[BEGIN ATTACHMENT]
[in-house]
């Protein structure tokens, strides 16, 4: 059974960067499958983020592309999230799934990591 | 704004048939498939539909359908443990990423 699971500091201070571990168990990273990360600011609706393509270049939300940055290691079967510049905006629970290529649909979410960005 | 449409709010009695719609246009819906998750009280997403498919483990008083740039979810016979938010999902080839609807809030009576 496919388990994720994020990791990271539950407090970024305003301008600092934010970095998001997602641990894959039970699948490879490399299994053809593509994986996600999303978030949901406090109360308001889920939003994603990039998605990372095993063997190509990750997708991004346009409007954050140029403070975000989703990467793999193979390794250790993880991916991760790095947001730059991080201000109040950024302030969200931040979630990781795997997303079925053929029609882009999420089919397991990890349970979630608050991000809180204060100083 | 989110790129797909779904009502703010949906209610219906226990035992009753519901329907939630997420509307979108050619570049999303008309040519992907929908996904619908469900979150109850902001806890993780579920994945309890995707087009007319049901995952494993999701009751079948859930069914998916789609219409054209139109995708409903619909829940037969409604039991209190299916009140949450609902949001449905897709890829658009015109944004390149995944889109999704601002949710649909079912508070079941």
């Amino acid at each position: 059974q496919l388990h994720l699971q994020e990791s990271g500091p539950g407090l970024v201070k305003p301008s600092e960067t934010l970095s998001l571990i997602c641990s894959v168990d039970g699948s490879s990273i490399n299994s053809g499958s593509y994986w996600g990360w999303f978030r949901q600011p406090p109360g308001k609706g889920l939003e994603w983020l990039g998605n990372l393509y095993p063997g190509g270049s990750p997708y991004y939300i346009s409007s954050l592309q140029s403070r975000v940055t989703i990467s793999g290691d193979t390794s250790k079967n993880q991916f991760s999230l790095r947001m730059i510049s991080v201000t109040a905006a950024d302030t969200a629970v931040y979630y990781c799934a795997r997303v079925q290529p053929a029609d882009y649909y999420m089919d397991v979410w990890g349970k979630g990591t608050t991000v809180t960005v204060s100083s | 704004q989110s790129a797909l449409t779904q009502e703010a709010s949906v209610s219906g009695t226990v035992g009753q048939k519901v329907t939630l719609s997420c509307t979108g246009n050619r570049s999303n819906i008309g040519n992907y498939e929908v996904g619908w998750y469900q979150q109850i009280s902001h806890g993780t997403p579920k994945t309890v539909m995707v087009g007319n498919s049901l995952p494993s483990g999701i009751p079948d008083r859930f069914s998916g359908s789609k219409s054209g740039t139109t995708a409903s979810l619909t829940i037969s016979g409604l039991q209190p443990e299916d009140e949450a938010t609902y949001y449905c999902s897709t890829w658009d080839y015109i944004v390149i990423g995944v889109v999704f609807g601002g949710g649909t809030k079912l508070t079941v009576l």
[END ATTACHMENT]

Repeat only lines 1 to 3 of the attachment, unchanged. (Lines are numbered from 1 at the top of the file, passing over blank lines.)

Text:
[in-house]
């Protein structure tokens, strides 16, 4: 059974960067499958983020592309999230799934990591 | 704004048939498939539909359908443990990423 699971500091201070571990168990990273990360600011609706393509270049939300940055290691079967510049905006629970290529649909979410960005 | 449409709010009695719609246009819906998750009280997403498919483990008083740039979810016979938010999902080839609807809030009576 496919388990994720994020990791990271539950407090970024305003301008600092934010970095998001997602641990894959039970699948490879490399299994053809593509994986996600999303978030949901406090109360308001889920939003994603990039998605990372095993063997190509990750997708991004346009409007954050140029403070975000989703990467793999193979390794250790993880991916991760790095947001730059991080201000109040950024302030969200931040979630990781795997997303079925053929029609882009999420089919397991990890349970979630608050991000809180204060100083 | 989110790129797909779904009502703010949906209610219906226990035992009753519901329907939630997420509307979108050619570049999303008309040519992907929908996904619908469900979150109850902001806890993780579920994945309890995707087009007319049901995952494993999701009751079948859930069914998916789609219409054209139109995708409903619909829940037969409604039991209190299916009140949450609902949001449905897709890829658009015109944004390149995944889109999704601002949710649909079912508070079941």
């Amino acid at each position: 059974q496919l388990h994720l699971q994020e990791s990271g500091p539950g407090l970024v201070k305003p301008s600092e960067t934010l970095s998001l571990i997602c641990s894959v168990d039970g699948s490879s990273i490399n299994s053809g499958s593509y994986w996600g990360w999303f978030r949901q600011p406090p109360g308001k609706g889920l939003e994603w983020l990039g998605n990372l393509y095993p063997g190509g270049s990750p997708y991004y939300i346009s409007s954050l592309q140029s403070r975000v940055t989703i990467s793999g290691d193979t390794s250790k079967n993880q991916f991760s999230l790095r947001m730059i510049s991080v201000t109040a905006a950024d302030t969200a629970v931040y979630y990781c799934a795997r997303v079925q290529p053929a029609d882009y649909y999420m089919d397991v979410w990890g349970k979630g990591t608050t991000v809180t960005v204060s100083s | 704004q989110s790129a797909l449409t779904q009502e703010a709010s949906v209610s219906g009695t226990v035992g009753q048939k519901v329907t939630l719609s997420c509307t979108g246009n050619r570049s999303n819906i008309g040519n992907y498939e929908v996904g619908w998750y469900q979150q109850i009280s902001h806890g993780t997403p579920k994945t309890v539909m995707v087009g007319n498919s049901l995952p494993s483990g999701i009751p079948d008083r859930f069914s998916g359908s789609k219409s054209g740039t139109t995708a409903s979810l619909t829940i037969s016979g409604l039991q209190p443990e299916d009140e949450a938010t609902y949001y449905c999902s897709t890829w658009d080839y015109i944004v390149i990423g995944v889109v999704f609807g601002g949710g649909t809030k079912l508070t079941v009576l």